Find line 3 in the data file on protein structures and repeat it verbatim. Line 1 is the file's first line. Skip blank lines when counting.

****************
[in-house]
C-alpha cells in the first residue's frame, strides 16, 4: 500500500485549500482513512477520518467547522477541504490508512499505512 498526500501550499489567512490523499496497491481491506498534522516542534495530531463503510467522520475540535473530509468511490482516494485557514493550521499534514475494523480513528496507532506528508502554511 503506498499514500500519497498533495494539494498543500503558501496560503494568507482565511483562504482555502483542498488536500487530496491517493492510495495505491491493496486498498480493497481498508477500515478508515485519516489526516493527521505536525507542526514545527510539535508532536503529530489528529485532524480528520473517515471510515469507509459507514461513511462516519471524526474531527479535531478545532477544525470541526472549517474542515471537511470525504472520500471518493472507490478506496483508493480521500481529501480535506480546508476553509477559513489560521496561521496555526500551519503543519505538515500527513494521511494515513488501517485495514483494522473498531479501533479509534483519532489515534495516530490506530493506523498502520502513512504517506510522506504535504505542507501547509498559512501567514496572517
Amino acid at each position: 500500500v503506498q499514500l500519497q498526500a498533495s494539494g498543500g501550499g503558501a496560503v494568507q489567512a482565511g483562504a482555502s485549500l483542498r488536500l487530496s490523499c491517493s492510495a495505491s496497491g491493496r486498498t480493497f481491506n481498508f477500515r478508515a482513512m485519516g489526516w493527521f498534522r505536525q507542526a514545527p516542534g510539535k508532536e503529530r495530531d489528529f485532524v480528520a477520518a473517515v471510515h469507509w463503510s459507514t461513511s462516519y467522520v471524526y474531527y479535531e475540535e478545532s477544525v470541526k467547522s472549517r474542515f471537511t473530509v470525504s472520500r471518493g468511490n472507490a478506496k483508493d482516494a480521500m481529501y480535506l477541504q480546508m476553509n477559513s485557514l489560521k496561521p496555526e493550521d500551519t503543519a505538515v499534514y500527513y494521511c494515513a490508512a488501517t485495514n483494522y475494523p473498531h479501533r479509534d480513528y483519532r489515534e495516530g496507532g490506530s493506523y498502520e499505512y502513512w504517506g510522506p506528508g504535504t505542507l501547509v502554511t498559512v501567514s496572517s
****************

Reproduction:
Amino acid at each position: 500500500v503506498q499514500l500519497q498526500a498533495s494539494g498543500g501550499g503558501a496560503v494568507q489567512a482565511g483562504a482555502s485549500l483542498r488536500l487530496s490523499c491517493s492510495a495505491s496497491g491493496r486498498t480493497f481491506n481498508f477500515r478508515a482513512m485519516g489526516w493527521f498534522r505536525q507542526a514545527p516542534g510539535k508532536e503529530r495530531d489528529f485532524v480528520a477520518a473517515v471510515h469507509w463503510s459507514t461513511s462516519y467522520v471524526y474531527y479535531e475540535e478545532s477544525v470541526k467547522s472549517r474542515f471537511t473530509v470525504s472520500r471518493g468511490n472507490a478506496k483508493d482516494a480521500m481529501y480535506l477541504q480546508m476553509n477559513s485557514l489560521k496561521p496555526e493550521d500551519t503543519a505538515v499534514y500527513y494521511c494515513a490508512a488501517t485495514n483494522y475494523p473498531h479501533r479509534d480513528y483519532r489515534e495516530g496507532g490506530s493506523y498502520e499505512y502513512w504517506g510522506p506528508g504535504t505542507l501547509v502554511t498559512v501567514s496572517s